Now, Kirby and I are buddies and we can jab each other a little because of this fact. But I'm not saying he is wrong. He simply uses a method sometimes that by pure mechanics of physics cannot and will not work every time. I do agree with him however, that reticle aiming is faster. Especially for multiple targets at varying distances. But unless your hunting people like the military, I don't see where this will help you. In a dog town, I suppose it would be faster to use a reticle, but it's a dog town. The dogs aren't going anywhere and you have plenty of time (and usually plenty of ammo!) so why not dial? In a big game situation (unless your culling out the herd) quicker rarely is better. If my deer is moving, I'm not shooting at it anyway. I usually have all the time in the world to adjust a scope for one single target and lie in ambush. And when my target does come out, I can zoom my scope in or take it out as I please to make the shot a comfortable one.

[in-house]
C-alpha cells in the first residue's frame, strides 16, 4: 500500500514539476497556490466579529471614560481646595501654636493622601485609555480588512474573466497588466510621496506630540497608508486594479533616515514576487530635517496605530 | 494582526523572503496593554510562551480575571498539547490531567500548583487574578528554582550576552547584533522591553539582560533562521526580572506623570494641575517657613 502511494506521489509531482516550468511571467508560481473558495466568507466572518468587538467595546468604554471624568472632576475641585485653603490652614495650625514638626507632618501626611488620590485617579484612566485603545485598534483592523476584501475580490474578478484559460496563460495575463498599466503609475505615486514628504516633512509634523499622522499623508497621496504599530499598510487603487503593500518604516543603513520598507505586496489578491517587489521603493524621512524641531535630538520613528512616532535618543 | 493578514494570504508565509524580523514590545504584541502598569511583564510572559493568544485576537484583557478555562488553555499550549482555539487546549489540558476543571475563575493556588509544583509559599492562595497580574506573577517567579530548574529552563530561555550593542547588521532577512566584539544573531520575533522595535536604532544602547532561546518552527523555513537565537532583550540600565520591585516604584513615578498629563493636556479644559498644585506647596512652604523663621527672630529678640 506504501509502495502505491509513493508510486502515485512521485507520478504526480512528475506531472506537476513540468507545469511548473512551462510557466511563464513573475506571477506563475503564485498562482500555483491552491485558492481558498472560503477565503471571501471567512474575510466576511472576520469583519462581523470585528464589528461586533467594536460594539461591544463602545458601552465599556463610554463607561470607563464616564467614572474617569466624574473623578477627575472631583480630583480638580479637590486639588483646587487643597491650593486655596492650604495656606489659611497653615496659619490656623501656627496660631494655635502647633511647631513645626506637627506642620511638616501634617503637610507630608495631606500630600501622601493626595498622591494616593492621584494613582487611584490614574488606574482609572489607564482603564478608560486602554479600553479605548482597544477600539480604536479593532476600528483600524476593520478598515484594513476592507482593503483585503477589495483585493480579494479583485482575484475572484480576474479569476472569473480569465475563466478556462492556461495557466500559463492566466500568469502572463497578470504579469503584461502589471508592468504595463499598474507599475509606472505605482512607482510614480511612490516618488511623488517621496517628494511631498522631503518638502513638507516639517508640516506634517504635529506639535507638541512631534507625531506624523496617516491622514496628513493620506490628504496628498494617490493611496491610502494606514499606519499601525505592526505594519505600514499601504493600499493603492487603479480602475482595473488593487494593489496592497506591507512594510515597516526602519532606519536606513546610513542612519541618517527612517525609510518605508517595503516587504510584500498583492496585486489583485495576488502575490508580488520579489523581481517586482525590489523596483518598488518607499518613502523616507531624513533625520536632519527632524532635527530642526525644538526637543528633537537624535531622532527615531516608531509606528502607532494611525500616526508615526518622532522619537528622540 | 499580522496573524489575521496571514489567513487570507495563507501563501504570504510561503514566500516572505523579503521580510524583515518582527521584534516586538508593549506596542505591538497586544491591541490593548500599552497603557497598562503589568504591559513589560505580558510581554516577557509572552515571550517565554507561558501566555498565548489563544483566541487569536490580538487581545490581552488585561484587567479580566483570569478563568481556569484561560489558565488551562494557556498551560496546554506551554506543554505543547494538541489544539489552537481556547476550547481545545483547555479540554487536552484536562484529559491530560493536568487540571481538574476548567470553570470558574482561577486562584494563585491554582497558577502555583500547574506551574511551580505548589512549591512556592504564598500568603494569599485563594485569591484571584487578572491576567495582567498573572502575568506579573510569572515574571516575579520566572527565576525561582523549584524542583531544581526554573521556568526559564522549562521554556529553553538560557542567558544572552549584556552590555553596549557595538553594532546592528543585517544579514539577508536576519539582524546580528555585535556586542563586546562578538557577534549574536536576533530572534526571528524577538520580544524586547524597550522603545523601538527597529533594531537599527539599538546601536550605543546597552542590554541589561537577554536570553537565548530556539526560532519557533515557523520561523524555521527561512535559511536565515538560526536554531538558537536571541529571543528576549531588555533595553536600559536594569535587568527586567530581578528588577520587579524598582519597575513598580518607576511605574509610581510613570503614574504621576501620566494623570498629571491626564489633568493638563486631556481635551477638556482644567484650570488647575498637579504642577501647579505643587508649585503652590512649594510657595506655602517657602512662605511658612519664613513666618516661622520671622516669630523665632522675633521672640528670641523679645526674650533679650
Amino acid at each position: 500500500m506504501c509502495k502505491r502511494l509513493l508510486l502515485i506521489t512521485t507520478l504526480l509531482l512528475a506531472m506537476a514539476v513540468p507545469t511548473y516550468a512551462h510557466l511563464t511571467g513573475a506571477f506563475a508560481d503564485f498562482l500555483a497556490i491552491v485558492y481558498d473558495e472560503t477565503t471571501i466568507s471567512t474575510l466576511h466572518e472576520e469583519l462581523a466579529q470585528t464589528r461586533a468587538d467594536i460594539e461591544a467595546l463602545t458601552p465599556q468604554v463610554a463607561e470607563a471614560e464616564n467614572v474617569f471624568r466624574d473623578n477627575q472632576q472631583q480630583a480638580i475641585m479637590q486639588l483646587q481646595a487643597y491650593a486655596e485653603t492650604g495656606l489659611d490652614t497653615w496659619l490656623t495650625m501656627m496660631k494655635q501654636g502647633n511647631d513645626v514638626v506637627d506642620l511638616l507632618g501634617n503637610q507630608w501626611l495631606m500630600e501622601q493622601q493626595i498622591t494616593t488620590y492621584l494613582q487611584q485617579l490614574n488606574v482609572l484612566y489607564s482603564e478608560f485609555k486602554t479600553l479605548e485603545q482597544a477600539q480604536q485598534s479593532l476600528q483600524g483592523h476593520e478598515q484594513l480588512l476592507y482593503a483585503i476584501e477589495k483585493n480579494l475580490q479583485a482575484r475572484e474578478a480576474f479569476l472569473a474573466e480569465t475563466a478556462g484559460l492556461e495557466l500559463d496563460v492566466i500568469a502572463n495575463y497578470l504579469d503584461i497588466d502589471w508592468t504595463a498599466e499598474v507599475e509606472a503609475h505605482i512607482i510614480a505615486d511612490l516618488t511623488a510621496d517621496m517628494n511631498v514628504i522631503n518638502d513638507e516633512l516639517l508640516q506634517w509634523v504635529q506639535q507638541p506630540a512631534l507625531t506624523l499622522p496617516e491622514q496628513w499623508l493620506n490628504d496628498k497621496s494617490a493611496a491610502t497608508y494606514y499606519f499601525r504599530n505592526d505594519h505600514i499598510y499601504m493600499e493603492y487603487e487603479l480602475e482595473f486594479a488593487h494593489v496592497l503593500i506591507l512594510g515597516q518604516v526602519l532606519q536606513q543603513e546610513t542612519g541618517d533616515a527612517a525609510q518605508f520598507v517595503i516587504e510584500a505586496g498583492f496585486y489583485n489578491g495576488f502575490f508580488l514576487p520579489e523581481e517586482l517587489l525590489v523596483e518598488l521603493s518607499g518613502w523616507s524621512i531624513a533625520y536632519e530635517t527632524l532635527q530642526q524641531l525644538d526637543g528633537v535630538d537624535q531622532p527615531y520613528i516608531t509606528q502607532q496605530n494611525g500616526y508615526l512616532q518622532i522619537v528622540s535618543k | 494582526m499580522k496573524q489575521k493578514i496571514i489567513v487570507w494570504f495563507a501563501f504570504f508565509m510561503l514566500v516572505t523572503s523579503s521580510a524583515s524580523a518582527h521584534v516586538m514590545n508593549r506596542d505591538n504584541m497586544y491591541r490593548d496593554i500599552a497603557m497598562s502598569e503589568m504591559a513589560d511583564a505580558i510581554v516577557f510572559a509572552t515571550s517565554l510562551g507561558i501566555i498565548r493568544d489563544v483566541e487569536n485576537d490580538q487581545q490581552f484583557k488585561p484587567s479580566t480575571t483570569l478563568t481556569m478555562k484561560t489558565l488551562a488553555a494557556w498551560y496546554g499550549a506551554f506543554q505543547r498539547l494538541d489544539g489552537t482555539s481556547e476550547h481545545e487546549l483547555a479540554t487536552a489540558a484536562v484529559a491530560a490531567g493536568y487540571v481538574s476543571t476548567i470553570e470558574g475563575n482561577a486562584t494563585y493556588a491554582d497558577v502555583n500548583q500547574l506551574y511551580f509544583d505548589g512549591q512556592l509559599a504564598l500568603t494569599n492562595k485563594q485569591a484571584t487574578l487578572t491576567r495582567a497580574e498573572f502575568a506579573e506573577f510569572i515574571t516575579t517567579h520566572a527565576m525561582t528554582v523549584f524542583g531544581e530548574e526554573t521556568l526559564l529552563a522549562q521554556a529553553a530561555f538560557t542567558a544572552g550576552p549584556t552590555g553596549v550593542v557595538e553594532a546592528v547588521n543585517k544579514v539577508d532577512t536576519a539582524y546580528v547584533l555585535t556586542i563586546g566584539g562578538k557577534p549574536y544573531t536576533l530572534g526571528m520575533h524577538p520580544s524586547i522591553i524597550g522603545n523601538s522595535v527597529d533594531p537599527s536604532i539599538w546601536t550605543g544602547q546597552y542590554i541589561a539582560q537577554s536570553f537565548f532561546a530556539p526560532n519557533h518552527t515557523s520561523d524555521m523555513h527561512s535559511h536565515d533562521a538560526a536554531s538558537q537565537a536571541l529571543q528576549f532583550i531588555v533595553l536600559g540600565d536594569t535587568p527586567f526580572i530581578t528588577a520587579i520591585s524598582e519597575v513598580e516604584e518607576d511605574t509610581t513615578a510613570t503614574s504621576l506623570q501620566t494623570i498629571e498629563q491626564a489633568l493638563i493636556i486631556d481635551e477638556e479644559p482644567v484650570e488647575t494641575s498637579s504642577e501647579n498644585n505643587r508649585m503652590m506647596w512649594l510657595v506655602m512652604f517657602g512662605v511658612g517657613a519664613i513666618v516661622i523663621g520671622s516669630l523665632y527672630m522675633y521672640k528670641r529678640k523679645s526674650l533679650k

And the more you practice dialing, the faster you get at it. I'll bet I could engage multiple targets at varying distances nearly as fast as a reticle aimer could. Fast enough for real world situations anyways save hunting humans on the attack.

This is just my view of the matter and I sure am not going to stop anyone from using a reticle to do their compensating. But I have made a few people try something else.
Find it
Range it
Click it
Pull it
Dump it

If it's not far, it's boring.
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Unread 03-19-2008, 07:30 PM
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Join Date: Feb 2005
Location: USA
Posts: 2,598
Why won't a MOA Reticle work under all conditions? Especialy when combined with a little dialing to make it exact...
range it,check the wind, dial in correction, aim and only one shot